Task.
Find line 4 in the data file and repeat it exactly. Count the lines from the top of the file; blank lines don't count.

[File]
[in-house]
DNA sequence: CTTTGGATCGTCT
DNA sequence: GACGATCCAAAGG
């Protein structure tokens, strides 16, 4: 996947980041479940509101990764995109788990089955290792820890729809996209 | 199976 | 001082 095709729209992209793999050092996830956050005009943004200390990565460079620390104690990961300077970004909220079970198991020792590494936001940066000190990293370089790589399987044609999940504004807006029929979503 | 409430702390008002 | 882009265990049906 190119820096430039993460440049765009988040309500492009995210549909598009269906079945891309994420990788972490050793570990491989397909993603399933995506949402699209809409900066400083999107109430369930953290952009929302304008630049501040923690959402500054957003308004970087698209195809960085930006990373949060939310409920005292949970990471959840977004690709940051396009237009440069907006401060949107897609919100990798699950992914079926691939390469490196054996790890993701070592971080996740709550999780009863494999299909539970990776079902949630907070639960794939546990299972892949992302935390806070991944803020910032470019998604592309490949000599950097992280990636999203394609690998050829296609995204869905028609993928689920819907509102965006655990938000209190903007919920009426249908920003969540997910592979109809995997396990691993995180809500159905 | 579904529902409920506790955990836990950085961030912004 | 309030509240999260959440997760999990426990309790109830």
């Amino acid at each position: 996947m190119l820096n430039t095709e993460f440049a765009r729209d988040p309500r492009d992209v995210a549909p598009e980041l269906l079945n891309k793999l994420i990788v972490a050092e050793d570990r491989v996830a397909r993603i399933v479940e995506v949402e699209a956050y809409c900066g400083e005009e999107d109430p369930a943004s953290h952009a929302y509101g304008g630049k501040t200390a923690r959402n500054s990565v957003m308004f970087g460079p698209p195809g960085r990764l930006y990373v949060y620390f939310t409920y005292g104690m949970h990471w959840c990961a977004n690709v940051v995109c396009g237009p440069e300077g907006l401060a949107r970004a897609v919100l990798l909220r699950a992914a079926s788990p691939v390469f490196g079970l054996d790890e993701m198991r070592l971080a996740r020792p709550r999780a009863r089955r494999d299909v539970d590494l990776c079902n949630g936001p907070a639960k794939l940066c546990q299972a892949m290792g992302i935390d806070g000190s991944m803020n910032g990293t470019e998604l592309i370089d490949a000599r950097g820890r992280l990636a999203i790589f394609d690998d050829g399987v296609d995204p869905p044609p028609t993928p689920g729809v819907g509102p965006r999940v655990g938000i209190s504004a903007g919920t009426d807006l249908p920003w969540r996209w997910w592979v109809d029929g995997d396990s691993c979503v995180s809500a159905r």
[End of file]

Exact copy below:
């Protein structure tokens, strides 16, 4: 996947980041479940509101990764995109788990089955290792820890729809996209 | 199976 | 001082 095709729209992209793999050092996830956050005009943004200390990565460079620390104690990961300077970004909220079970198991020792590494936001940066000190990293370089790589399987044609999940504004807006029929979503 | 409430702390008002 | 882009265990049906 190119820096430039993460440049765009988040309500492009995210549909598009269906079945891309994420990788972490050793570990491989397909993603399933995506949402699209809409900066400083999107109430369930953290952009929302304008630049501040923690959402500054957003308004970087698209195809960085930006990373949060939310409920005292949970990471959840977004690709940051396009237009440069907006401060949107897609919100990798699950992914079926691939390469490196054996790890993701070592971080996740709550999780009863494999299909539970990776079902949630907070639960794939546990299972892949992302935390806070991944803020910032470019998604592309490949000599950097992280990636999203394609690998050829296609995204869905028609993928689920819907509102965006655990938000209190903007919920009426249908920003969540997910592979109809995997396990691993995180809500159905 | 579904529902409920506790955990836990950085961030912004 | 309030509240999260959440997760999990426990309790109830």